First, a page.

This is the time for you and your spouse to put aside your differences and make a statement together in front of your kids. Don’t fight with each other during this conversation, as the goal is to show your children that you can work together as parents. Also avoid the blame game or making negative comments about each other in front of your kids during this conversation, says Liana Lowenstein, MSW, a therapist who offers resources for families going through divorce. Click here to read her article, Explaining Separation/Divorce to Children.

Script It

Don’t improvise the conversation when you talk to your kids about divorce. Instead, decide what to say beforehand, and stick to the script. Start by understanding your child’s age group and what’s essential to them. Today’s Parent offers a thorough age by age guide worth a read before you create your script.

Gerald A. Falzone, a family law attorney, says there’s no need to pretend everything is fine during this conversation. He suggests keeping things simple and about facts. Get ideas about what to say in his article, Joint Custody: How to Talk With Your Kids About Divorce.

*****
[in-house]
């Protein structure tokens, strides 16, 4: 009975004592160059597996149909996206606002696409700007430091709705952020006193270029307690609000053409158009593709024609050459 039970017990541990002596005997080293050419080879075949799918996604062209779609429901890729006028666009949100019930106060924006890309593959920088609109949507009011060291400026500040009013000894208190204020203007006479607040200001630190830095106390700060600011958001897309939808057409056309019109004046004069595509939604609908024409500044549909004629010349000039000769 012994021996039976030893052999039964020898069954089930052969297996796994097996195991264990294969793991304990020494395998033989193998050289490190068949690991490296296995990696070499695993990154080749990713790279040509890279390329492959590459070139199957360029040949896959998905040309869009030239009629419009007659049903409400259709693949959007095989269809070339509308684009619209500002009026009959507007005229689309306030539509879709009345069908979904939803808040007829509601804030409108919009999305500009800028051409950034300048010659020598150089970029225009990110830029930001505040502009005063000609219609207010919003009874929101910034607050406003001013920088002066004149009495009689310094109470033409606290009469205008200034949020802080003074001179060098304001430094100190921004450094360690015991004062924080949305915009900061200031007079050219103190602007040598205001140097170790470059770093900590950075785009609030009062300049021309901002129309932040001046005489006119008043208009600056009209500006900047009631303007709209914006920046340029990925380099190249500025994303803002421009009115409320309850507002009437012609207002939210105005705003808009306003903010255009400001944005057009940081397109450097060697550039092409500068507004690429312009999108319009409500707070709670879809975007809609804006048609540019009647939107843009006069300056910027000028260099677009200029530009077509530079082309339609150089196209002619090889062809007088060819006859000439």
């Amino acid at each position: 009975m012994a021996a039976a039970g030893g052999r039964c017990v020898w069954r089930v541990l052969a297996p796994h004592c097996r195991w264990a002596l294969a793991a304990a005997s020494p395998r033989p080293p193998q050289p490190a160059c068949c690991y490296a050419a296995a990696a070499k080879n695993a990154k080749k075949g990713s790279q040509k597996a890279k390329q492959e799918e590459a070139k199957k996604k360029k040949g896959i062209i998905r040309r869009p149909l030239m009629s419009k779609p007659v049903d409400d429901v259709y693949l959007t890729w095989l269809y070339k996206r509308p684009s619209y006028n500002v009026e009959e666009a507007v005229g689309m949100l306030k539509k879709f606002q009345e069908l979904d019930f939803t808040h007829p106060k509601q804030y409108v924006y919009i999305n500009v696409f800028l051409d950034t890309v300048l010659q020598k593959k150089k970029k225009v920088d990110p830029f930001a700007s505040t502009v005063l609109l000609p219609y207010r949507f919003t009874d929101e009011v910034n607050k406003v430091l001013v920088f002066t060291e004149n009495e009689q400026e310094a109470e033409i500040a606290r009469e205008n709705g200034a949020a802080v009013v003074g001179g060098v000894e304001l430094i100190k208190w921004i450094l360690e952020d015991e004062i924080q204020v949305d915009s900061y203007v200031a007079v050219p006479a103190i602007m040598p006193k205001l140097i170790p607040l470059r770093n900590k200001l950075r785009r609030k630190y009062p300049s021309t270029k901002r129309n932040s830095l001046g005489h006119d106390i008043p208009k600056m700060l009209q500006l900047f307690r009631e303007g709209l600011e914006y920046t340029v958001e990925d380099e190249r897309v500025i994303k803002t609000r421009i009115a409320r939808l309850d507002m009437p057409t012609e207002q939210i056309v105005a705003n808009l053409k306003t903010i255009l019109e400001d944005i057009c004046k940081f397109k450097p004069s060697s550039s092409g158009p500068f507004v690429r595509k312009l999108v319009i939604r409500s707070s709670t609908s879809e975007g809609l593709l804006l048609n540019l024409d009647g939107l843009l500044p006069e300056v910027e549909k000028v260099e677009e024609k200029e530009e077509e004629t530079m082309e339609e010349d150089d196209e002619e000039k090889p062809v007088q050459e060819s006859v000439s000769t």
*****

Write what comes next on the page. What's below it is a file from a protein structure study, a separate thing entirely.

Basically, explain when the divorce will take place and which parent will be staying in the home and which one will be moving out. Talk to them about when they will see the other parent, according to your custody arrangement. This part of the conversation may come later than the initial announcement. Take a look at the example scripts offered at FamilyEducation.org.

Encourage Questions

Allow your kids to explain how they feel right after the announcement and in the days to follow. Encourage any questions they may have. Listen carefully to what they have to say, and if you don’t know the answer, tell them so. Acknowledge their feelings instead of pushing them away, as this leaves the door open for maintaining an open dialogue as the divorce progresses.

Related:

We sell do-it-yourself divorce/dissolution kits as well as legal separation kits, good in the state of Washington. These kits can be bought as an instant download, or you can order one, and we’ll mail it to you:

Divorce Forms Kit without Children (also known as Dissolution Kit without Children)

Divorce Forms Kit with Children (also known as Dissolution Kit with Children)

Legal Separation Kit, Non-Contested